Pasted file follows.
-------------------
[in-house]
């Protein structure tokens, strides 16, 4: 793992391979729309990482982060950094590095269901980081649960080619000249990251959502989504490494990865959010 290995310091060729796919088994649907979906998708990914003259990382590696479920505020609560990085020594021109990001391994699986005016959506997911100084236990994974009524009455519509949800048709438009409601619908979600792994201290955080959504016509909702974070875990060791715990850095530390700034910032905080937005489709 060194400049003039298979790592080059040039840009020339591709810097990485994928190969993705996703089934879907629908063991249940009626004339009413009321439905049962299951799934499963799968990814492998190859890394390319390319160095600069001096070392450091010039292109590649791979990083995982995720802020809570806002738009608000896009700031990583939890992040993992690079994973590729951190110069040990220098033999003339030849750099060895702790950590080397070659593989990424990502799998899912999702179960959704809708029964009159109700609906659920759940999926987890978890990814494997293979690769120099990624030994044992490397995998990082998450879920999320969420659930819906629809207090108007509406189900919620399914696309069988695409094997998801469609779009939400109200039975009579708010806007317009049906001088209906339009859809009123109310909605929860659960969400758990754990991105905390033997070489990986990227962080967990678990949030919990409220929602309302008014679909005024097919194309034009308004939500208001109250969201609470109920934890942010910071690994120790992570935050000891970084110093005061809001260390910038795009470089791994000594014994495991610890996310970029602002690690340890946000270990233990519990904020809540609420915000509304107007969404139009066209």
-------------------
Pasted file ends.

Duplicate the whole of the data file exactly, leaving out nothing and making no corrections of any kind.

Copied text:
[in-house]
């Protein structure tokens, strides 16, 4: 793992391979729309990482982060950094590095269901980081649960080619000249990251959502989504490494990865959010 290995310091060729796919088994649907979906998708990914003259990382590696479920505020609560990085020594021109990001391994699986005016959506997911100084236990994974009524009455519509949800048709438009409601619908979600792994201290955080959504016509909702974070875990060791715990850095530390700034910032905080937005489709 060194400049003039298979790592080059040039840009020339591709810097990485994928190969993705996703089934879907629908063991249940009626004339009413009321439905049962299951799934499963799968990814492998190859890394390319390319160095600069001096070392450091010039292109590649791979990083995982995720802020809570806002738009608000896009700031990583939890992040993992690079994973590729951190110069040990220098033999003339030849750099060895702790950590080397070659593989990424990502799998899912999702179960959704809708029964009159109700609906659920759940999926987890978890990814494997293979690769120099990624030994044992490397995998990082998450879920999320969420659930819906629809207090108007509406189900919620399914696309069988695409094997998801469609779009939400109200039975009579708010806007317009049906001088209906339009859809009123109310909605929860659960969400758990754990991105905390033997070489990986990227962080967990678990949030919990409220929602309302008014679909005024097919194309034009308004939500208001109250969201609470109920934890942010910071690994120790992570935050000891970084110093005061809001260390910038795009470089791994000594014994495991610890996310970029602002690690340890946000270990233990519990904020809540609420915000509304107007969404139009066209």